“If you don’t have a competitive advantage, don’t compete.”
Some products are run-away hits in the direct selling arena. Others may start out with a bang and end up with a whimper. So what are the keys to product success in this channel?
I had a question / response posted to a blog several months ago that made me think.
The multi-part question centered on the idea that, no matter how loudly the leadership screams it, no products “sell themselves,” and it’s crucial to understand that direct selling companies often compete against supermarket chains and mass retailers. There was a sense of despair in the question. As in “how can I compete” with all those other factors making it so difficult?
First, let me make my position completely clear:
Direct selling is not easy.
I’ve never seen a product sell itself.
Products sold via direct selling need to be special and unique.
The products that WIN in direct selling, generally speaking, require someone to demonstrate or share stories and experiences about those products, so that prospects (family and friends) see and understand the real benefits that the products deliver.
I simply don’t get that at my local mass retailer. I am driven to mass retailers to purchase stuff I want in a convenient manner. It’s on the way home.
In some cases, I choose the product based on an advertisement I saw. Mostly, I get to “guess” which product to try because nobody has told me their real experience with it. I read all the labels as if I have the secret decoder ring to make it all make sense. Sometimes I guess right. Sometimes I don’t. Frustrating.
Worse yet, I may go look at websites to read reviews of products from people I don’t know. Sounds desperate, almost, when you think about it.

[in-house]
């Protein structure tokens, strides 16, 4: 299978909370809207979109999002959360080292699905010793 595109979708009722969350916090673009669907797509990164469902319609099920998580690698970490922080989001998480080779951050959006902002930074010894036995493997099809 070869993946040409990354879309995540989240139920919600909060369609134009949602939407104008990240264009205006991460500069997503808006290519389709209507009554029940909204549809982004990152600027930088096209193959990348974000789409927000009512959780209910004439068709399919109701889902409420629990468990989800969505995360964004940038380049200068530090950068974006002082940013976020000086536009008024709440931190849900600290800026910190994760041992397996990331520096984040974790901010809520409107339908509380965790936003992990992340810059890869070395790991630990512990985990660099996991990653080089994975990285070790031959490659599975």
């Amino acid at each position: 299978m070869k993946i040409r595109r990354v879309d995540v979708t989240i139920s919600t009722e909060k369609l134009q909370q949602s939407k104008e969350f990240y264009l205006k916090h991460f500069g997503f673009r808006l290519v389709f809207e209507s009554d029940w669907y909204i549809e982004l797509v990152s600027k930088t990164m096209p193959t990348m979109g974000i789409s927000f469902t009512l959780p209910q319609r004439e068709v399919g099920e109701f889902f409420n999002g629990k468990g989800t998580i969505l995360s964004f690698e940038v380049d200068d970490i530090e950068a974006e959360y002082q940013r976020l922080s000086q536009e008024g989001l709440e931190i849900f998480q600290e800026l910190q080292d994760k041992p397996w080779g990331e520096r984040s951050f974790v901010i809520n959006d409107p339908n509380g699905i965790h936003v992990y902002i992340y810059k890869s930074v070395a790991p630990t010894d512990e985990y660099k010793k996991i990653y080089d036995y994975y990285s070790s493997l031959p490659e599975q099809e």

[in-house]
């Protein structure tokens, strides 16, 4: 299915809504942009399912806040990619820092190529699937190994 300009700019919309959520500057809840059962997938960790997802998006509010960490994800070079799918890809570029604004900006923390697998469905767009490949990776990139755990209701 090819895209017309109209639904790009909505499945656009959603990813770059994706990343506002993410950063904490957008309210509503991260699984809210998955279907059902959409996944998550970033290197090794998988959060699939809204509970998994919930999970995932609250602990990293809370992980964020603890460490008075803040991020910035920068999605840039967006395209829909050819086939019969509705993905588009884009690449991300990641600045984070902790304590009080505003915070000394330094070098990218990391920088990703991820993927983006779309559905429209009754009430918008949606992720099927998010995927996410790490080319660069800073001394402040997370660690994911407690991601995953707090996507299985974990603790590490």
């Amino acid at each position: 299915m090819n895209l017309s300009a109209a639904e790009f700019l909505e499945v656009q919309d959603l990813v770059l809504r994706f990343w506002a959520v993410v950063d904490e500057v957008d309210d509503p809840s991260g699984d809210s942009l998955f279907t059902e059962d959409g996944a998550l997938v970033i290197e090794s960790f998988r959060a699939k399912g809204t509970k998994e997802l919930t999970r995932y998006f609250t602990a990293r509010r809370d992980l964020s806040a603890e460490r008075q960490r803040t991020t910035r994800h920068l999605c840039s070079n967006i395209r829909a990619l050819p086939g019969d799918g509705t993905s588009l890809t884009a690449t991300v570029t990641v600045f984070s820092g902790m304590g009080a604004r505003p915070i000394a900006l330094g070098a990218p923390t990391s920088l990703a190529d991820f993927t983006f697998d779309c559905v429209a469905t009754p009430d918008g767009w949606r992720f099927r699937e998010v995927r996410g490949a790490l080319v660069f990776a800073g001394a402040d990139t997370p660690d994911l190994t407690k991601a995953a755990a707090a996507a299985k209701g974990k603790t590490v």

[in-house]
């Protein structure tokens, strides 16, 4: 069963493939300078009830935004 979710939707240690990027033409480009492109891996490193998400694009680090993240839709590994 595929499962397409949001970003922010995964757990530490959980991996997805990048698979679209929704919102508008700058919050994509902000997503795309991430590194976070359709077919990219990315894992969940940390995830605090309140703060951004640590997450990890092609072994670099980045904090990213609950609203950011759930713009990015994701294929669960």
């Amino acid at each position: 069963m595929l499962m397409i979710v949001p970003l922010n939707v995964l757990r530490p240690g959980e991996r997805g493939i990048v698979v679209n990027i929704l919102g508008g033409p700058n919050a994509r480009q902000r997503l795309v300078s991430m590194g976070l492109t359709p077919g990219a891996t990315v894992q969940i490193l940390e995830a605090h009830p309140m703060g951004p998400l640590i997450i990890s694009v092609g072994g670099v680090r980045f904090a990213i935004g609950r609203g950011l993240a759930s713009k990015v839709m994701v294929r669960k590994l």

Direct selling is unique—in theory, someone I trust, who has had an experience with a product, tells me about it. Based on that endorsement, if the price is something I am willing to pay, I try it.
If I like it, I may continue to purchase it.
And, if I REALLY like it and want to tell others about it, I may sign up as a distributor and tell my friends.
And so it begins…
Notice a key piece here.
The product has to satisfy a need / desire I have at a price I’m willing to pay.
My soapbox: If a product sells at 2x-3x-4x what I would pay at a mass retailer, it dang sure better deliver on that value proposition. Or, Houston, we have a problem. The cycle of “I got scammed” reviews begins again. And none of us need that.
You would be amazed at how many products we hear about that are going to “change the face of direct selling.” But in reality, nobody wants it. Or they are already getting it somewhere else (mass retailer or online marketplace), at a price they are happy with. There is no real value proposition.
It’s very true that people don’t always want to buy what we sell. But you don’t need everyone to love the product. You need enough to.
Direct Sales is NOT for everyone.
It is NOT a great way to distribute many types of products or services. (I’m going to hear from someone on that comment, for sure.)
But if your product delivers real value, satisfies a need / desire and has a uniqueness that would benefit by someone sharing real experiences / real stories, it may be right for you.
If your product meets those basic criteria, then, and only then, are we ready to talk about making it a business opportunity.